Michael Sobell House Hospice in Northwood has an expressive way of helping its patients come to terms with having a life-limiting illness. Reporter SIBA MATTI spoke to art therapist Nicole Weinberger to find out more
CREATING a piece of art has long been a means of self expression, but it can also boost self-esteem and confidence, and give people a sense of control - as many patients at Michael Sobell House Hospice have discovered.
The hospice, a centre for specialist palliative care, based at Mount Vernon Hospital in Northwood, hosts art therapy sessions to help patients overcome the challenges associated with a life-limiting condition.
And according to art therapist Nicole Weinberger, the classes can immensely improve patients' quality of life.
"We offer all sorts of activities, including drawing, oils and pastels, glass, tile and silk painting, card making, clay modelling, collage and papier mâché and even knitting," says Nicole, who emigrated to England 12 years ago from her native Chile.
"The sessions are aimed at people aged from 30 to 90, although we once had a 103-year-old lady who took part and really enjoyed it!
"They are designed to give patients the opportunity to relax and express thoughts and feelings which are often difficult to understand, in a meaningful way.
"Some people are suffering from anxiety and depression and many find it hard to deal with feeling out of control as result of having a life-limiting illness - especially people who have been in high-powered jobs with a lot of responsibility.
"Art therapy can help them to regain that control and give them a sense of empowerment, and people often say how much lighter they feel at the end of the sessions.
"They also feel comforted by the fact they can make something to leave behind for loved ones to remember them by."
Formerly an architect, Nicole took a career U-turn by studying for a masters degree in art therapy at the University of Hertfordshire, before joining Michael Sobell House.
"I don't see it as that much of a change - designing structures is a well-established form of art and I have always been very interested in how it can have an impact and help people get in touch with their inner self," she says.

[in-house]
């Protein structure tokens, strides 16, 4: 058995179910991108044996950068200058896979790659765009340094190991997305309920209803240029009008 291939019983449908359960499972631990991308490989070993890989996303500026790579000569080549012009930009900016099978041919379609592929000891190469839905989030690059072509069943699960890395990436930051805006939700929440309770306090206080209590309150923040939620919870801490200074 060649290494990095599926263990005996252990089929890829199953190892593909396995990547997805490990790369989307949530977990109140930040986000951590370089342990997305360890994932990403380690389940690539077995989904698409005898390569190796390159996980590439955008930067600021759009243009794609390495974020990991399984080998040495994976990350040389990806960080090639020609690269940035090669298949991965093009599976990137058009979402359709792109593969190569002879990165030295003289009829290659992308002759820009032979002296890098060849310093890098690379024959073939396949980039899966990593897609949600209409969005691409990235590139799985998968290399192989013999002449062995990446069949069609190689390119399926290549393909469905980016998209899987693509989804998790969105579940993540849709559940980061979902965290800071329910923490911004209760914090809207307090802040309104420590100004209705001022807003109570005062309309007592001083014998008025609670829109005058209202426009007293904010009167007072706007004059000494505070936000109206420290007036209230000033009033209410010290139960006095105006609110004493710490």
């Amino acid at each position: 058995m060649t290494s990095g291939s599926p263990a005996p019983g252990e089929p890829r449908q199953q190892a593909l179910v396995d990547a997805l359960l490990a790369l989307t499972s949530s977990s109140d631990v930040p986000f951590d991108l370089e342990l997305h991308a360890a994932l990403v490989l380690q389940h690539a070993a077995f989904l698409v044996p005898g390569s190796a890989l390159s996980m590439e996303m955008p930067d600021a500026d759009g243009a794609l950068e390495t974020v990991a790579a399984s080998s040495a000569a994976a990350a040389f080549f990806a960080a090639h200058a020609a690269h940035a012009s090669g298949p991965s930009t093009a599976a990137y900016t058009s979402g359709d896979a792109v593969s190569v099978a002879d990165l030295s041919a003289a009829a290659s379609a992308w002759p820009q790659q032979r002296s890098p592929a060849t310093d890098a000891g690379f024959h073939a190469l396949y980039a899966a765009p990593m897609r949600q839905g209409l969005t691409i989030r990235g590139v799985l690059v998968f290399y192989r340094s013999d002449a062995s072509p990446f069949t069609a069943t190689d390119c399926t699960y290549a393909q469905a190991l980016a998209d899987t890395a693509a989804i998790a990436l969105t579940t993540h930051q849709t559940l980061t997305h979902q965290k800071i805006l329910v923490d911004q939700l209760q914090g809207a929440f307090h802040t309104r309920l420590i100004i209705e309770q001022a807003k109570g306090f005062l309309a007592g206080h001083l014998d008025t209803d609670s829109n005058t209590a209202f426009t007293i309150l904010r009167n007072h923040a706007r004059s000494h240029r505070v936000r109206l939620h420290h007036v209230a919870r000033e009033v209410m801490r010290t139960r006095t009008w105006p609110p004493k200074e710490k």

The married mother-of-one now runs about four classes per week, with the help of arts and crafts assistant, Julia Chipperfield, mainly in open groups of about eight people, but also on a one-to-one basis.
"The classes are a great way to meet people, work together on a group project and achieve a fantastic result - such as the rainbow glass painting in the day centre lounge, which everyone contributed to," explains Nicole, whose own mother, Betty, lost her battle with cancer in May this year.
"It is also about encouraging people to develop a stronger awareness of the artistic and maybe even nurture a talent they never knew existed.
"It's not always the first thing people think about doing, and some are afraid because they might not have been artistic as a child, and don't have much faith in themselves, but after just a few sessions they begin to enjoy it.
"In fact, some of the work produced has been of such a high quality, we displayed it in a recent exhibition, our second in the past three years, which has raised more than £500 so far.
"There are so many people here with interesting stories to tell, and when they attend the sessions, and you see the positive change in them, it makes the job immensely rewarding."
Michael Sobell House Hospice needs to raise £1.2million every year to maintain its current level of patient care, including the art therapy sessions.
* For more, visit www.michaelsobellhouse.co.uk.